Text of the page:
Verses 15-17. They make the man tell his oft-repeated story, and they say, “This Man is not of God, because He keepeth not the Sabbath Day.” Others said, “How can a man that is a sinner do such miracles?” So they were divided about it. They ask the man’s opinion about Him, and he boldly answers, “He is a prophet.”
Verses 18-23. They next try the parents, who give evidence to corroborate that he was their son, and that he was born blind, but decline to say more, lest they be put out of the synagogue, for already the Jews had agreed to put out anyone who confessed that Jesus was the Christ, so they said, “He is of age, ask him.”
Verse 24. Again they call the man who had his eyes opened, and begin very religiously, “Give God the praise; we know that this man is a sinner.”
Verse 25. He answered, “Whether He be a sinner or no, I know not. One thing know, that, whereas I was blind, now I see.” Blessed fact, he had his eyesight!
Verses 26, 27. Again they ask him, “What did He to thee? How opened He thine eyes?” He answered them, “I have told you already, and ye did not hear; wherefore would ye hear it again? Will ye also be His disciples?”
Verses 28, 29. Then they reviled him and said, “Thou art His disciple, but we are Moses’ disciples. We know that God spoke unto Moses; as for this fellow, we know not from whence He is.” The man can speak now, he increases in knowledge and strength. He goes “from strength to strength.” He can bear their revilings, and he answers boldly:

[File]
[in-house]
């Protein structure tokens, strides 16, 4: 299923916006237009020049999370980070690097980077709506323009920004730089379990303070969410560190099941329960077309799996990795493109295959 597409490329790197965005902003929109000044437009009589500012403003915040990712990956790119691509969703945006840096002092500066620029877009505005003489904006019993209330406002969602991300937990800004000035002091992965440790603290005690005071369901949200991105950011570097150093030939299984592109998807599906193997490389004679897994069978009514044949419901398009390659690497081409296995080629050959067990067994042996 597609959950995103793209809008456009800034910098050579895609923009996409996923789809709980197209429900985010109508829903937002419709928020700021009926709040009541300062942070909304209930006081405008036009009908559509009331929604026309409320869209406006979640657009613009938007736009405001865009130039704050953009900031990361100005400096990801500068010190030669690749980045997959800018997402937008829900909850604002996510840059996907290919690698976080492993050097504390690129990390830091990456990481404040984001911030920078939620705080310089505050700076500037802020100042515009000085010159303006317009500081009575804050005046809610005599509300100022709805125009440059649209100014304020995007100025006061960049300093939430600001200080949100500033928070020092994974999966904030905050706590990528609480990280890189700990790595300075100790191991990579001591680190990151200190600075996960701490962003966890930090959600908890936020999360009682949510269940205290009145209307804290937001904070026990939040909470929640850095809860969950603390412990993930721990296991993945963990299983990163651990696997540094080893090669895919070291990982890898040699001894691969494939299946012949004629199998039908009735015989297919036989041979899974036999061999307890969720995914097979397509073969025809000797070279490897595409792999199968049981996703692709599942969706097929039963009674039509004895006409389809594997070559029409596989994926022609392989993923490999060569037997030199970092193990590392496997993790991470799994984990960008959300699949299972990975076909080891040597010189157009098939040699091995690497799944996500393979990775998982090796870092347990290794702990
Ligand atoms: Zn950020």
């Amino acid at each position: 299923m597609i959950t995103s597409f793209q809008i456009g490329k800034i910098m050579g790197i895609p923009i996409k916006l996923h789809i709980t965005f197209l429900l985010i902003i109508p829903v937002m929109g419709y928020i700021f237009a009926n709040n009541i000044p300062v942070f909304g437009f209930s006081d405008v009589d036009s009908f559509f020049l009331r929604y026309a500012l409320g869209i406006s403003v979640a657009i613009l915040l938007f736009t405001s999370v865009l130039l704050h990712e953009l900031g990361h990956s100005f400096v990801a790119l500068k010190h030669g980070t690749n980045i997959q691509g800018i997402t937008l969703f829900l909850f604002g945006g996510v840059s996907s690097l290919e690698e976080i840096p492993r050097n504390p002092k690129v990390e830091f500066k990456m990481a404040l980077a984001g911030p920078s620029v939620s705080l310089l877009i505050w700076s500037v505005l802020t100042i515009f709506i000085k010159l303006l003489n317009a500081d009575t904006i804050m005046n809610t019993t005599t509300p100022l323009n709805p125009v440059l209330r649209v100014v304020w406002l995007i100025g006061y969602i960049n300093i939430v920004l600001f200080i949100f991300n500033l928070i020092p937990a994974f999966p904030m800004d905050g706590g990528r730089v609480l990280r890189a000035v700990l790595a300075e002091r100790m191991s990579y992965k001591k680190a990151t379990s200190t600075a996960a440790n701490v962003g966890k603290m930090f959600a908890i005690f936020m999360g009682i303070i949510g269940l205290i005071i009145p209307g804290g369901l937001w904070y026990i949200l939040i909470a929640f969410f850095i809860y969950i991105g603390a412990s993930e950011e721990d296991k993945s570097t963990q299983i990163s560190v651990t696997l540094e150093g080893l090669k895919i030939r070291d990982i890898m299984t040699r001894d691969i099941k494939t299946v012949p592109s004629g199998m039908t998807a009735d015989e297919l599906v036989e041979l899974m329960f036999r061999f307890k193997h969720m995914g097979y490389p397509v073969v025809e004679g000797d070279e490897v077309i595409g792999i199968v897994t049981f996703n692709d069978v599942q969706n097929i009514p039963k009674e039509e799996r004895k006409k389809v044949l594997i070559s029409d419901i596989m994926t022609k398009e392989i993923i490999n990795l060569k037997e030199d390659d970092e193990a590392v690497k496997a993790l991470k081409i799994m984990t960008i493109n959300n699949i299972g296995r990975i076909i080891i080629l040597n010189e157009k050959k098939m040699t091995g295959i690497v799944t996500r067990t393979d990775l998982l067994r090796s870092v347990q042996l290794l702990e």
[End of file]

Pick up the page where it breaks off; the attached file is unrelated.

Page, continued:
Verses 30-34. “Why herein is a marvelous thing, that ye know not from whence He is, and yet He hath opened mine eyes. Now we know that God heareth not sinners; but if any man be a worshiper of God and cloth His will, him He heareth. Since the world began was it not heard that any man hath opened the eyes of one that was born blind. If this man were not of God he could do nothing.” Now he has spoken, his inquisitors can condemn him, but he cares not. They hurl at hind their bitter words, “Thou wast altogether born in sins, and dost thou teach us?” And they cast him out, out of their decent society, a God-given religion turned into the synagogue of Satan (Rev. 2 and 3). But His Master was also cast out, and will share the outcast place with him.
Verses 35-38. Jesus heard that they had cast him out, and when He had found him, He said unto him, “Dost thou believe on the Son of God?” He answered, “Who is He, Lord, that I might believe on Him?” Jesus said unto him, “Thou hast both seen Him and it is He that talketh with thee.” And he said, “Lord, I believe.” And he worshiped Him. What a change of manner from the bold front he had shown to the enemies of the truth. He is now all humility and gentleness. He stood firm in conscious righteousness for the truth enduring hardness, but in the presence of his Lord He is melted to love, and he worships Him whom He now has found out to be the Son of God.
Verses 39-41. The blind man saw clearly. Those who professed to see remained in their blindness, blinder and harder than ever, in their Christ-rejecting sin.